The dinner given at Sherry’s last night by the Yale Alumni Association in honor of the Cambridge athletes was a rousing success and fitly closed the series of international contests. Even if the British athletes were defeated on the field, they were not allowed to forget that they were honored guests and entitled to an American ‘send-off’.

The big ballroom at Sherry’s was tastefully decorated with the Stars and Stripes, the union jack, the light blue of Cambridge, and the dark blue of Yale. When the dinner began at 8.30 o’clock, there were about 200 persons present. Judge Henry E. Howland, President of the Yale Alumni Association, presided.

Capt. Horan of the English team, when he was called upon, was greeted with enthusiastic cheers.

In the name of the Cambridge men he thanked the Yale students and athletes for the fine welcome and kind treatment that had been accorded his team while in this country. He thanked Judge Howland, too, for his pleasant remarks.

‘The best team has won,’, he said, ‘and I heartily congratulate Capt. Sheldon and all the Yale men for their wonderful performance. I say frankly that we were simply staggered at the result of the games of Sept. 21. I have always felt somewhat scetical about American ‘time,’ but I am satisfied of its accuracy now.’

Capt. Horan said that he believed in team work, and he believed in international contests. He hoped on behalf of Cambridge to see the Yale men in England next year. His team would not forget Sept. 21 and Oct. 5.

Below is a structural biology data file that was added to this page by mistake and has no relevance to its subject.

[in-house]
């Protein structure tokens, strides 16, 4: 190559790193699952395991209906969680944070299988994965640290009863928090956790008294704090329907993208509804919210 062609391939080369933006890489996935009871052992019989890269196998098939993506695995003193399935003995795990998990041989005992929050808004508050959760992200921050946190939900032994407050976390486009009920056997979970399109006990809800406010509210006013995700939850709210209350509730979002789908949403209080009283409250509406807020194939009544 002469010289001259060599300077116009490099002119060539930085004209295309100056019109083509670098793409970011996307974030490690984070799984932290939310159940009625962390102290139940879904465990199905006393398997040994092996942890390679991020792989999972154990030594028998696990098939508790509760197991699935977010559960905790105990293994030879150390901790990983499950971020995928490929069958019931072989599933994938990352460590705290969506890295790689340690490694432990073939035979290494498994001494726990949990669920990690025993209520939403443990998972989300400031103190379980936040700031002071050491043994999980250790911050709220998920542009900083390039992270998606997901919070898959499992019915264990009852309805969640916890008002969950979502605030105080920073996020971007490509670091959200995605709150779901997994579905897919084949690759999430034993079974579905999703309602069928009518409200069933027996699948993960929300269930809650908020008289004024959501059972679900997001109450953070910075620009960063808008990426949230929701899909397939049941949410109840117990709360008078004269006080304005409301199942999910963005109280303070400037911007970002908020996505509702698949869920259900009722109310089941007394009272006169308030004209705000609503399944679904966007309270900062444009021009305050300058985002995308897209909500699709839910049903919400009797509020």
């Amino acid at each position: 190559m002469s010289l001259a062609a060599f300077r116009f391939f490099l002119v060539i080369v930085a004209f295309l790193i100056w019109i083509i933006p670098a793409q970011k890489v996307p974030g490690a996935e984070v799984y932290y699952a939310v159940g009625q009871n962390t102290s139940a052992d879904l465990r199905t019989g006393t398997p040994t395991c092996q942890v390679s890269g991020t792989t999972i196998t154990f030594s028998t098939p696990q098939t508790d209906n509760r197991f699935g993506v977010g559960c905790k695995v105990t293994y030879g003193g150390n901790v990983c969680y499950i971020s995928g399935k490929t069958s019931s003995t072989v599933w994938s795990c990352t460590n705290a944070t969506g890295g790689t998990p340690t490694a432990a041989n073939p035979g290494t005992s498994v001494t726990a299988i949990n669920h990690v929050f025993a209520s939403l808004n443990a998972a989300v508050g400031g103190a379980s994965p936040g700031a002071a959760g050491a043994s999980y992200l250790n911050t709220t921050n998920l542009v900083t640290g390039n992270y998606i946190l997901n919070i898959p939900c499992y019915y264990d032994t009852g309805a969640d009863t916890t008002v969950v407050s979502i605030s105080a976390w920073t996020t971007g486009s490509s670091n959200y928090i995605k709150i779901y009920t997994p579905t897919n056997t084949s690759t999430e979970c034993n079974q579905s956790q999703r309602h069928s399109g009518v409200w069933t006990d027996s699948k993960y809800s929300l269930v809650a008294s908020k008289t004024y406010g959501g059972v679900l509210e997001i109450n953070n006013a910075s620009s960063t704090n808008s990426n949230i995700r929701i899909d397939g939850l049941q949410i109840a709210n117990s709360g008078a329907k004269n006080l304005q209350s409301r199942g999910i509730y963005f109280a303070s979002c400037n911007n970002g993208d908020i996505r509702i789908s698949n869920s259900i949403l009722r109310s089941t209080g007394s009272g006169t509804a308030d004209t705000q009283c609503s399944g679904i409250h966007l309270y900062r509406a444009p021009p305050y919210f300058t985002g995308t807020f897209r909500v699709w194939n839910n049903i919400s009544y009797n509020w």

Key Events in the Life of Frederick Seymour Horan




Born Edinburgh


Death of mother


Death of father


At Boarding School in Hove, Sussex,


At Wellington College, Crowthorne, Berkshire


In Ceylon


Admitted to Trinity Hall, Cambridge


Athletics ‘blue’


Secretary, Cambridge University Athletics Club




President, Cambridge University Athletics Club


Ordained Deacon, Ripon


Held the world record for the Three Mile Race.


Ordained Priest


Domestic Chaplain to the Bishop of Ripon


Curate of St. Michael’s Liverpool (his elder brother Charles T Horan was Vicar)




Naval Chaplain, HMS Canopus


Naval Chaplain, HMS Good Hope


Chaplain and history master, Royal Naval College, Osborne


Married Mary Katherine Causton


Birth of twin sons, Forbes Trevor Horan who held the post of Bishop of Tewkesbury from 1960-1973 and Thomas Seymour Horan


Published book of 21 short sermons


Vicar of St. Paul’s, Liverpool


Chaplain to the Forces, mentioned in Secretary of State’s List for ‘valuable services’


Rector of Chilton Foliat


Death of Mary, his first wife, at Chilton Foliat. Her estate was valued at £2,915


Joint Head Master of Forres School, Swanage


After Dinner Guest Speaker at the Achilles Club Annual Dinner (his son, the Rt. Rev. Forbes Trevor Horan was the After Dinner Guest Speaker in 1964)


Vicar of Kingston


Married Lilian Muriel Willans at Huddersfield


Licenced to officiate, Diocese of Salisbury


Publication of ‘From the Crack of the Pistol, A Personal Saga’


Died aged 85

Telephone Directory 1941